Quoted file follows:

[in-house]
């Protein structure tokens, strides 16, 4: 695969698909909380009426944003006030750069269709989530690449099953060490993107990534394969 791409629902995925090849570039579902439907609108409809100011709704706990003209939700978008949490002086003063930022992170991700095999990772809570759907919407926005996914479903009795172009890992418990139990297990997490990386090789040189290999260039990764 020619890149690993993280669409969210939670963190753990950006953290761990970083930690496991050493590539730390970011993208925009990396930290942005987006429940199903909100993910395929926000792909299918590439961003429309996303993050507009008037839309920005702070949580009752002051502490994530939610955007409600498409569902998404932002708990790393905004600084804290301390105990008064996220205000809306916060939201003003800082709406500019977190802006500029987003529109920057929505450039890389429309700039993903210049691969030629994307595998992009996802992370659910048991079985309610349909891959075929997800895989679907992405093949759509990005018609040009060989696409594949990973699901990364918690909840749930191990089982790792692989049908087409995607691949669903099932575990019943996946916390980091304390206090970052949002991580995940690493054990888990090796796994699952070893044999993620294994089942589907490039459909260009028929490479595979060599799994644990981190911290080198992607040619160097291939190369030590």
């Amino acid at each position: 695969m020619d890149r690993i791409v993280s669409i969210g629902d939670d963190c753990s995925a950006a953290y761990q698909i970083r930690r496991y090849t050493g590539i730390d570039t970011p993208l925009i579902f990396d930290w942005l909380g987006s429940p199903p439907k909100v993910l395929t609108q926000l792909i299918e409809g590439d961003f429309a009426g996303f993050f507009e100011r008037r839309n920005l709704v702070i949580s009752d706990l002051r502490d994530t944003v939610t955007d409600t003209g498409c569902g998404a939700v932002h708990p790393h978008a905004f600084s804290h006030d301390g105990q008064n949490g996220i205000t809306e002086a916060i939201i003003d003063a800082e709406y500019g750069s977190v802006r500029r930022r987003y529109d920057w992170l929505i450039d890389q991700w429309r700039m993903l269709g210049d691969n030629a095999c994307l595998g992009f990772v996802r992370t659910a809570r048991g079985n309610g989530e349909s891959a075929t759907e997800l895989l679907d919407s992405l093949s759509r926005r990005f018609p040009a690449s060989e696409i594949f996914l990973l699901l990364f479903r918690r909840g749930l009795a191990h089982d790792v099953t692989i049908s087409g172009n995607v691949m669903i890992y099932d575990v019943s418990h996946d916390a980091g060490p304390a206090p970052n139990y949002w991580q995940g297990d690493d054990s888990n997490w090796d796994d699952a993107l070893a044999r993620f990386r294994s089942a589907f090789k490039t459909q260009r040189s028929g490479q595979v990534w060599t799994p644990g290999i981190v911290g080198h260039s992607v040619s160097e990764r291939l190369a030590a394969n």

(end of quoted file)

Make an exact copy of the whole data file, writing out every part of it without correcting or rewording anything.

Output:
[in-house]
């Protein structure tokens, strides 16, 4: 695969698909909380009426944003006030750069269709989530690449099953060490993107990534394969 791409629902995925090849570039579902439907609108409809100011709704706990003209939700978008949490002086003063930022992170991700095999990772809570759907919407926005996914479903009795172009890992418990139990297990997490990386090789040189290999260039990764 020619890149690993993280669409969210939670963190753990950006953290761990970083930690496991050493590539730390970011993208925009990396930290942005987006429940199903909100993910395929926000792909299918590439961003429309996303993050507009008037839309920005702070949580009752002051502490994530939610955007409600498409569902998404932002708990790393905004600084804290301390105990008064996220205000809306916060939201003003800082709406500019977190802006500029987003529109920057929505450039890389429309700039993903210049691969030629994307595998992009996802992370659910048991079985309610349909891959075929997800895989679907992405093949759509990005018609040009060989696409594949990973699901990364918690909840749930191990089982790792692989049908087409995607691949669903099932575990019943996946916390980091304390206090970052949002991580995940690493054990888990090796796994699952070893044999993620294994089942589907490039459909260009028929490479595979060599799994644990981190911290080198992607040619160097291939190369030590």
């Amino acid at each position: 695969m020619d890149r690993i791409v993280s669409i969210g629902d939670d963190c753990s995925a950006a953290y761990q698909i970083r930690r496991y090849t050493g590539i730390d570039t970011p993208l925009i579902f990396d930290w942005l909380g987006s429940p199903p439907k909100v993910l395929t609108q926000l792909i299918e409809g590439d961003f429309a009426g996303f993050f507009e100011r008037r839309n920005l709704v702070i949580s009752d706990l002051r502490d994530t944003v939610t955007d409600t003209g498409c569902g998404a939700v932002h708990p790393h978008a905004f600084s804290h006030d301390g105990q008064n949490g996220i205000t809306e002086a916060i939201i003003d003063a800082e709406y500019g750069s977190v802006r500029r930022r987003y529109d920057w992170l929505i450039d890389q991700w429309r700039m993903l269709g210049d691969n030629a095999c994307l595998g992009f990772v996802r992370t659910a809570r048991g079985n309610g989530e349909s891959a075929t759907e997800l895989l679907d919407s992405l093949s759509r926005r990005f018609p040009a690449s060989e696409i594949f996914l990973l699901l990364f479903r918690r909840g749930l009795a191990h089982d790792v099953t692989i049908s087409g172009n995607v691949m669903i890992y099932d575990v019943s418990h996946d916390a980091g060490p304390a206090p970052n139990y949002w991580q995940g297990d690493d054990s888990n997490w090796d796994d699952a993107l070893a044999r993620f990386r294994s089942a589907f090789k490039t459909q260009r040189s028929g490479q595979v990534w060599t799994p644990g290999i981190v911290g080198h260039s992607v040619s160097e990764r291939l190369a030590a394969n």